St. Andrew Avellino Catholic Academy Pre-K Science Class Goes Viral on Instagram

Tags: Currents Brooklyn, NY, Catholic Education, Faith, Flushing, Inspiration, Media, Queens, NY, Social Media

By Jessica Easthope

It’s just another Wednesday in the STEM lab at St. Andrew Avellino Catholic Academy in Flushing. Pre-K students jump over candles to see how a running start affects their distance. It’s the latest of Maureen O’Brien’s science experiments.

“Teaching is about creativity, at this age it is, and getting them engaged, they have to realize it’s not about getting the right answer, it’s about the exploration, I really believe that,” she said.

O’Brien has been teaching for more than 20 years. She’s seen it all when it comes to these kids but recently she started navigating some new territory — going viral on Instagram.

“I think it’s hysterical, I was teaching them primary colors and how to make them, at least it was science, I can incorporate my love of science into my day, I think it’s hysterical that I went viral, as does my family,” O’Brien said.

The video of one of her recent experiments has more than 127,000 views. Principal Debbie Hanna says: Who wouldn’t want to watch O’Brien’s methods in action?

“At first it was a regular video and then all of a sudden it hits 50 and then 68 and now we’re up to 127,000 views,” Hanna said. “It’s fun, people need fun things to view and Ms. O’Brien, she’s fun to view.”

In the STEM lab, O’Brien uses strategies that work, like experimentation, repetition, and movement to make sure for her kids her lessons stick.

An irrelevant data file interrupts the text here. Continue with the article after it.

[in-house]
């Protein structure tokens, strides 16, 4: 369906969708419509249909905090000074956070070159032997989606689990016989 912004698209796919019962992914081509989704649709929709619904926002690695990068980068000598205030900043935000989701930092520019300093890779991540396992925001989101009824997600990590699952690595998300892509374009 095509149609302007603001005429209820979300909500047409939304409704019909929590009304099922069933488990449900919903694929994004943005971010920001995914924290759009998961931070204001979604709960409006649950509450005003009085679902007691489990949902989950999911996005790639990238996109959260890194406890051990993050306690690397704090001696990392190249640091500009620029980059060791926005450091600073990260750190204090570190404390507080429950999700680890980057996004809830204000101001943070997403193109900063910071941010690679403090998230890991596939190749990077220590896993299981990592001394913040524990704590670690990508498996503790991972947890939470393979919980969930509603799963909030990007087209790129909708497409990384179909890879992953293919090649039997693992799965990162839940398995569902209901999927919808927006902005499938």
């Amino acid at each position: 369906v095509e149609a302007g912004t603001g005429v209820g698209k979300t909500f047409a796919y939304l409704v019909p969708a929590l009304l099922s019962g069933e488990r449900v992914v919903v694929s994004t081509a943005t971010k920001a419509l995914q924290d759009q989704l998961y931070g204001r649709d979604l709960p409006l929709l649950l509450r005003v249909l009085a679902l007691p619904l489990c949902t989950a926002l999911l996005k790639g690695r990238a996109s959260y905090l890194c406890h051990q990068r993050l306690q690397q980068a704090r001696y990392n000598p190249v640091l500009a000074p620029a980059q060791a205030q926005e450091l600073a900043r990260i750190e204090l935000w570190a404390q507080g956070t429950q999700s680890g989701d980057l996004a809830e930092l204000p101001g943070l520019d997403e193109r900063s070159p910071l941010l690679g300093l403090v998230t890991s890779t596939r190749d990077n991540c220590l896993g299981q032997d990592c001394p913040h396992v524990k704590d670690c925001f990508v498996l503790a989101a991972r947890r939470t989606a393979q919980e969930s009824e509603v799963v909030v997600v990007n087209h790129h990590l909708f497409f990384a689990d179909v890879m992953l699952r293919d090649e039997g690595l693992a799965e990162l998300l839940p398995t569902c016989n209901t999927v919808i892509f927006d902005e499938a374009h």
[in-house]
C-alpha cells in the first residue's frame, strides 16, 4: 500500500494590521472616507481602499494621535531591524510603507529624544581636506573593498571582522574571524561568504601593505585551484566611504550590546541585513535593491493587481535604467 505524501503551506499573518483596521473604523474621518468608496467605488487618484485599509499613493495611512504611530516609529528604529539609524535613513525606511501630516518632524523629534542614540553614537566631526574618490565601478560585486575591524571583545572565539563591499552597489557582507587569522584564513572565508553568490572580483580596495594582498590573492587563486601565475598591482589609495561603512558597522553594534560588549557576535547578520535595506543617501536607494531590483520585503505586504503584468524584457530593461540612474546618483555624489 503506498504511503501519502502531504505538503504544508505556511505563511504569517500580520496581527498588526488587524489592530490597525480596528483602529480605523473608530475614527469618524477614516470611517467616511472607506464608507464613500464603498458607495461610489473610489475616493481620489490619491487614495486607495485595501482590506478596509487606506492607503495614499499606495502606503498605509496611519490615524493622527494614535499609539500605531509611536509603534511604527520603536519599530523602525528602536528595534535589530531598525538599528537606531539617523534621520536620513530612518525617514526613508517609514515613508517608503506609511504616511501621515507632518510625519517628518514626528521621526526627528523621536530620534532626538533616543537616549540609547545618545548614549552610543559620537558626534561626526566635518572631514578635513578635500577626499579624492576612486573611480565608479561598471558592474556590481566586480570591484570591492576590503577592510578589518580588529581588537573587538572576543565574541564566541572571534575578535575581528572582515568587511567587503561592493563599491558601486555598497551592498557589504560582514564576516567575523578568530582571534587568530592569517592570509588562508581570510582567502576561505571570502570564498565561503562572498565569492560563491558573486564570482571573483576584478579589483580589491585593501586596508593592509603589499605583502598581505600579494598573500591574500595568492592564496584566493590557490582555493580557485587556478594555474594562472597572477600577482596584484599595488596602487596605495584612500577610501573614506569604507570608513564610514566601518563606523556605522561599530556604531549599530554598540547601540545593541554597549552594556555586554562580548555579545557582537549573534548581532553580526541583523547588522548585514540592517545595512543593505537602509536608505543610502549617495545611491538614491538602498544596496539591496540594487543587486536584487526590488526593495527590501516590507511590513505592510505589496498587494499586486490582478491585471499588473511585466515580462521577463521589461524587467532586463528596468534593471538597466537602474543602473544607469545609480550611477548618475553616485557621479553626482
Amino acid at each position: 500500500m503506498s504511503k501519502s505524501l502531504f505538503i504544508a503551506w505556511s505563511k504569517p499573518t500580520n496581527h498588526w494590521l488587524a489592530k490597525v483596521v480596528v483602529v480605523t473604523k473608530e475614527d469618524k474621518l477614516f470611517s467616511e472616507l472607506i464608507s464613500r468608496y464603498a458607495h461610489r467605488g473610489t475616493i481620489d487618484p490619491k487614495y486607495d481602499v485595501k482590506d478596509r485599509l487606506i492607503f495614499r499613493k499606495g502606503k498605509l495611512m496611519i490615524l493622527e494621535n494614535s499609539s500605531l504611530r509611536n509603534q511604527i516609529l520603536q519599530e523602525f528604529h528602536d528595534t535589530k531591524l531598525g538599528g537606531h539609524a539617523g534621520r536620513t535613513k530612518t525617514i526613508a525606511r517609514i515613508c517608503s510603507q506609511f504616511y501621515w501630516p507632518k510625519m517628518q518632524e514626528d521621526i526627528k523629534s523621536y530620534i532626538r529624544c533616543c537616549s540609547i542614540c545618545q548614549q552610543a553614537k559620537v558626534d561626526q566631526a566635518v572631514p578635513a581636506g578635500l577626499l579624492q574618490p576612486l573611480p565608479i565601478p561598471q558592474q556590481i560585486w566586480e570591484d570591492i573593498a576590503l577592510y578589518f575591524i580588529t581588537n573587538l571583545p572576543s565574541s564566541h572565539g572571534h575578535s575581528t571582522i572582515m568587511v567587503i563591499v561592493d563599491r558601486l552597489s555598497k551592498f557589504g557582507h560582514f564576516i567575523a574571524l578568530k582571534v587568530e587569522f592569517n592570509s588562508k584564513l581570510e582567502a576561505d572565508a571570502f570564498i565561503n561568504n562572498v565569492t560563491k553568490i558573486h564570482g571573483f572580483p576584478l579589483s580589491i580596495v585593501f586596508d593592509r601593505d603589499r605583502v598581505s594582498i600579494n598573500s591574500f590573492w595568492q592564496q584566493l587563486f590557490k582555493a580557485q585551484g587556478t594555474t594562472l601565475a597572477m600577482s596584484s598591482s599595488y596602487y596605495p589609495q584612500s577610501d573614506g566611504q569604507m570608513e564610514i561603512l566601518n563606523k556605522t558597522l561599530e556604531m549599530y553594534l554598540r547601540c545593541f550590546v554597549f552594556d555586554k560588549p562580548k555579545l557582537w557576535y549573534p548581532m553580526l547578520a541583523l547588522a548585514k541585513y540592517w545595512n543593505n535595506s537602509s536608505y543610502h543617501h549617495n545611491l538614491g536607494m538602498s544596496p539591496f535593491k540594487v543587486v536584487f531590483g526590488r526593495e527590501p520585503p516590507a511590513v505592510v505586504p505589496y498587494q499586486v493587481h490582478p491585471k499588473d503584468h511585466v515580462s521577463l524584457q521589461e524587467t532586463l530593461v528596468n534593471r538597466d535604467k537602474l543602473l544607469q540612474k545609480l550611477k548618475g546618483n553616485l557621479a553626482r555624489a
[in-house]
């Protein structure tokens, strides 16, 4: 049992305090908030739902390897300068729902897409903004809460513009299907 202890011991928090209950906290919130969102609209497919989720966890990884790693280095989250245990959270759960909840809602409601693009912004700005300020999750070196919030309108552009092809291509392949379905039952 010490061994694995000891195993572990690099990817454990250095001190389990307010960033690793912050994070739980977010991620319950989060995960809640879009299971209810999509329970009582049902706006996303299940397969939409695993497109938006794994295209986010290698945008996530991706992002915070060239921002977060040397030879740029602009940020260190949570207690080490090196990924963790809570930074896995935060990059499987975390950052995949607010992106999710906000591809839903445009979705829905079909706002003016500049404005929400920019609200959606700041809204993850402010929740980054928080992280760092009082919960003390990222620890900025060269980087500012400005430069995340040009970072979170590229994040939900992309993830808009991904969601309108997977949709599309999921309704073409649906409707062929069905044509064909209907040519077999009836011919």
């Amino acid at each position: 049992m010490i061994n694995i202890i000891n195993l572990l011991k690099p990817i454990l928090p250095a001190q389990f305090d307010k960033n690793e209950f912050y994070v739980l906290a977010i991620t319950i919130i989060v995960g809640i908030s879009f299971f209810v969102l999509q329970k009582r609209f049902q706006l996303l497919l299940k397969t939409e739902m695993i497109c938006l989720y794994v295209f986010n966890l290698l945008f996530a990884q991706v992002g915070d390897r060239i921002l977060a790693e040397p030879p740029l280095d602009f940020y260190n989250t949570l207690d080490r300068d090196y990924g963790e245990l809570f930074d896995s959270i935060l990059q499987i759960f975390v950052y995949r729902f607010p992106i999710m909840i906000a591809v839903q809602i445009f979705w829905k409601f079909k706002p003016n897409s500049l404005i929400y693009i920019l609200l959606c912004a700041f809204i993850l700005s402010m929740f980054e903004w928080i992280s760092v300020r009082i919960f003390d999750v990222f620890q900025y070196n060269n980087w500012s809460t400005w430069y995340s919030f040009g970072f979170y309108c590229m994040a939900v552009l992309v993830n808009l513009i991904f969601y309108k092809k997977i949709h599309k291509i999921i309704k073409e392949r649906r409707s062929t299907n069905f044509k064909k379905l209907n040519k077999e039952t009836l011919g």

“They leave pre-K knowing science like no other, they’re having fun but the beauty of it is they’re remembering what they learned,” Hanna said.

“We learn that we have to use all our muscles and all our strength and all our power and it’s crazy how we’re smart and we have to use our brain power and our brain is like a giant computer, that’s crazy,” said 4-year-old Owen Deieso.

“We use energy and we use our gravity, we need muscles and our brain gets even bigger because we learn,” said Mackenzie Travis, one of O’Brien’s students.

In class she addresses the students as scientists, empowering them to come to their own conclusions.

“I tell them that all the time, I don’t look for perfection, I look for effort, I look for exploration. If I can instill that in them, the confidence that it’s OK to make a mistake they’ll always feel good about what they learn and how they learn and that’s my goal to give them confidence to learn,” O’Brien said.

Even if O’Brien’s viral moment ends soon, the attention of her class is the only attention she’s looking to gain.